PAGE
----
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I have an AST containing a simple list of tokens...

and I simply want to group pairs of balanced parameters into nested trees.

I've been trying various rules but I can't quite get it...

bottomup : findParams;

: ^(LIST left+=expression* LPARAM inner? RPARAM right+=expression*)
-> ^(LIST  $left* ^(PARAMS inner?) $right*);

inner : (left+=expression* LPARAM inner? RPARAM right+=expression*)
-> $left* ^(PARAMS inner?) $right*) | (a+=expression* -> $a*);

fragment expression = INT;

This is sort of like the dyck language, but on a tree rather than a source. Also, I can't debug pattern matching tree grammars using remote debugging which is a hindrance.

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I'm sorry, I just posted an answer, and then understood, that it may be not quite you need. Please, explain more detailed, what do you mean: "...but on a tree rather than a source". Does it means, that you can work only with some Tree list, but not with input text (string)? –  Andremoniy Dec 16 '12 at 18:00
Hi, yes I'm working with the AST generated by the parser, and I want to manipulate it using a tree grammar to nest the parameters. The above example is a super-simple version of a possible tree. My actual grammar is much more complex, and doesn't have simple things like INT or even LPARAM/RPARAM. It's the same problem nonetheless. I guess it is possible, and much better to do this in the parser phase, however it's much simpler in the tree grammar phase. –  David James Ball Dec 16 '12 at 18:08
Ok. May be this is a stupid suggestion, but... If I would tried to solve this issue, I would do transform input AST into simple string, and then parse it using my own grammar in convenient form for my purposes :) –  Andremoniy Dec 16 '12 at 18:18
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1 Answer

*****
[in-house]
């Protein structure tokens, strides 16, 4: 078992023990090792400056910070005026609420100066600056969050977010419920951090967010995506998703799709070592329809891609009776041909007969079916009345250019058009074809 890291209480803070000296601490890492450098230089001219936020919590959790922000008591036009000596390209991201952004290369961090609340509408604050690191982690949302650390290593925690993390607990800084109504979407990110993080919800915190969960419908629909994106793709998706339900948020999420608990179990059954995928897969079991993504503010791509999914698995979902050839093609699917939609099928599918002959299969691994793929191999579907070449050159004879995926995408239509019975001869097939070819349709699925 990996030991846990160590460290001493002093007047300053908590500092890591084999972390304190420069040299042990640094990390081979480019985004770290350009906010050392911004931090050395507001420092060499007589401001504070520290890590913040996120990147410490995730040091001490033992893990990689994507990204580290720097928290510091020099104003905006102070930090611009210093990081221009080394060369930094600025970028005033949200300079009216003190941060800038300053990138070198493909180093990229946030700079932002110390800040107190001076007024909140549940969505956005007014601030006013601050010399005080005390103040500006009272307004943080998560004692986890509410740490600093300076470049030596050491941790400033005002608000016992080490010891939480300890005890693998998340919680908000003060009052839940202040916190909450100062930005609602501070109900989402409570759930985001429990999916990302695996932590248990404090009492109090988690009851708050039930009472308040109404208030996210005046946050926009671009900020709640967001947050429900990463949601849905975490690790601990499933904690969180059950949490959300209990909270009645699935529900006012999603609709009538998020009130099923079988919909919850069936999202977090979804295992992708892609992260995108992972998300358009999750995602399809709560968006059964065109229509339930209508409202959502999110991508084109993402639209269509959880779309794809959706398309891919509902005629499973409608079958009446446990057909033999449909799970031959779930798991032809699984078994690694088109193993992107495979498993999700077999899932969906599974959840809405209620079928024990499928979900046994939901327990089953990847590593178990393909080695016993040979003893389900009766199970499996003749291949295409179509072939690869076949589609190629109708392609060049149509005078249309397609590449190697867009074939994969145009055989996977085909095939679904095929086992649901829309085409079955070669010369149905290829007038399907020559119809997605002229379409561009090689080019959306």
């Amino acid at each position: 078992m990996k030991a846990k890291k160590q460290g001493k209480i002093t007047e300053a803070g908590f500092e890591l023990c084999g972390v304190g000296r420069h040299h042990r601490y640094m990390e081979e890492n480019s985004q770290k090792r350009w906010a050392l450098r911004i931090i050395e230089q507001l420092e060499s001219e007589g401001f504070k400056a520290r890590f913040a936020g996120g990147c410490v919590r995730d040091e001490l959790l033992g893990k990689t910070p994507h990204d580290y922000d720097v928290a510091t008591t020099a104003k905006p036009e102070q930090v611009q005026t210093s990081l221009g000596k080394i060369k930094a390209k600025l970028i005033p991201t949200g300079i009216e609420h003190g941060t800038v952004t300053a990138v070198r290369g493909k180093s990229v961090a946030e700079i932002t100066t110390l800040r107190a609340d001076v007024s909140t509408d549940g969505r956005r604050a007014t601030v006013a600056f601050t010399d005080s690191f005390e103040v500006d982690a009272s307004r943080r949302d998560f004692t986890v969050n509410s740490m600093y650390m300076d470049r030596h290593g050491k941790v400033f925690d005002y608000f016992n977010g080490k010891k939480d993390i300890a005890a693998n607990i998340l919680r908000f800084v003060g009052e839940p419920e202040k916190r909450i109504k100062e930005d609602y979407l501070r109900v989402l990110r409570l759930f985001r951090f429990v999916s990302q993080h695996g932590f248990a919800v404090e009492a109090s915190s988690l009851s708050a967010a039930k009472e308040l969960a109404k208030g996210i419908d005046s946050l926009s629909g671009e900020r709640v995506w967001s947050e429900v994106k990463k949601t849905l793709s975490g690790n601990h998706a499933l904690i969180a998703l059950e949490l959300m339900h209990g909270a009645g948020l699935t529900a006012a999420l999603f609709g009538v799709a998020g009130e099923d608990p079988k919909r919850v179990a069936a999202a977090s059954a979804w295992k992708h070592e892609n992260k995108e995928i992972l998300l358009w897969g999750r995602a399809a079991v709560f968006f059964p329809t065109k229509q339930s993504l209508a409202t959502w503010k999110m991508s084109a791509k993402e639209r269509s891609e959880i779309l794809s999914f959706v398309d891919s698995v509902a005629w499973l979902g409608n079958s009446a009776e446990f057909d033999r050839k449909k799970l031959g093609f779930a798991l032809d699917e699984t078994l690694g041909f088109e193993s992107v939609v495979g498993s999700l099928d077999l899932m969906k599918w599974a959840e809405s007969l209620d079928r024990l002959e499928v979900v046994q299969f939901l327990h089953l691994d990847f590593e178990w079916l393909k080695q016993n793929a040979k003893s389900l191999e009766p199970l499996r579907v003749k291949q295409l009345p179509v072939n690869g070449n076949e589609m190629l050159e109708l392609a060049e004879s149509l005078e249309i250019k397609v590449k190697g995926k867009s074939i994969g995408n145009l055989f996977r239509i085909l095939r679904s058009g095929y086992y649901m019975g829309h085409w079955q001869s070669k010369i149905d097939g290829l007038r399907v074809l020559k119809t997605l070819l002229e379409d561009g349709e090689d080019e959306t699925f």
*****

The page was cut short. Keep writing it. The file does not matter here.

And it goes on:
up vote 2 down vote accepted

Your approach is on the right track, but you're mixing a top-down approach with a bottom-up one. Top-down is good for breaking things down: "this list is big, make it into some smaller ones." Bottom-up is good for breaking things out: "this is the simplest thing that could be a list, so I'll make it into one."

Here is a bottom-up solution to grouping your nodes:

    : exit_list

    : ^(LIST pre* LPAR reduced* RPAR post+=.*) -> ^(LIST pre* ^(LIST reduced*) $post*)

pre : INT
    | LPAR 
    | ^(LIST .*)

    : INT
    | ^(LIST .*)

For each set of parentheses that contains no other parentheses, convert the contents of that set into a new list. This rule is repeated until there are no more parentheses.




Baseline AST

baseline AST

Final AST

grouped AST

Rule bottomup was recursively applied twice:

applied to (4):    (LIST 1 '(' 3 '(' 4 ')' ')' 5) -> (LIST 1 '(' 3 (LIST 4) ')' 5)

applied to (3(4)): (LIST 1 '(' 3 (LIST 4) ')' 5) -> (LIST 1 (LIST 3 (LIST 4)) 5)
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Sorry for the late reply. Thanks for your suggestion, however I can't get it work. I'm using a custom AST node type, set ASTLabelType and keep getting 'Cannot cast...' exceptions. –  David James Ball Dec 18 '12 at 22:18
I changed it to CommonTree, and the exceptions disappear, but I can't match nested parameters. If they contain only INTs or surrounded by INTs then it works, but the recursive bit doesnt. –  David James Ball Dec 18 '12 at 22:32
@DavidJamesBall ANTLR is picky about what it matches in the tree and what it produces from rules, and making a small change to a rule can subtly change either. In my example, if you remove | ^(LIST .*) from rule pre, it will match the rest as expected, but it won't produce anything at all, just null nodes that don't appear in the output. My advice is to break out your matches explicitly into their own rules (e.g., prefer rule pre with everything in it over pre+=.*). If that doesn't work, consider writing a new question with the details of what isn't matching. –  user1201210 Dec 19 '12 at 4:40
I decided it was easier to incorporate this matching inside the parser phase instead, however I still have a slight issue... stackoverflow.com/questions/13980501/… –  David James Ball Dec 20 '12 at 21:12
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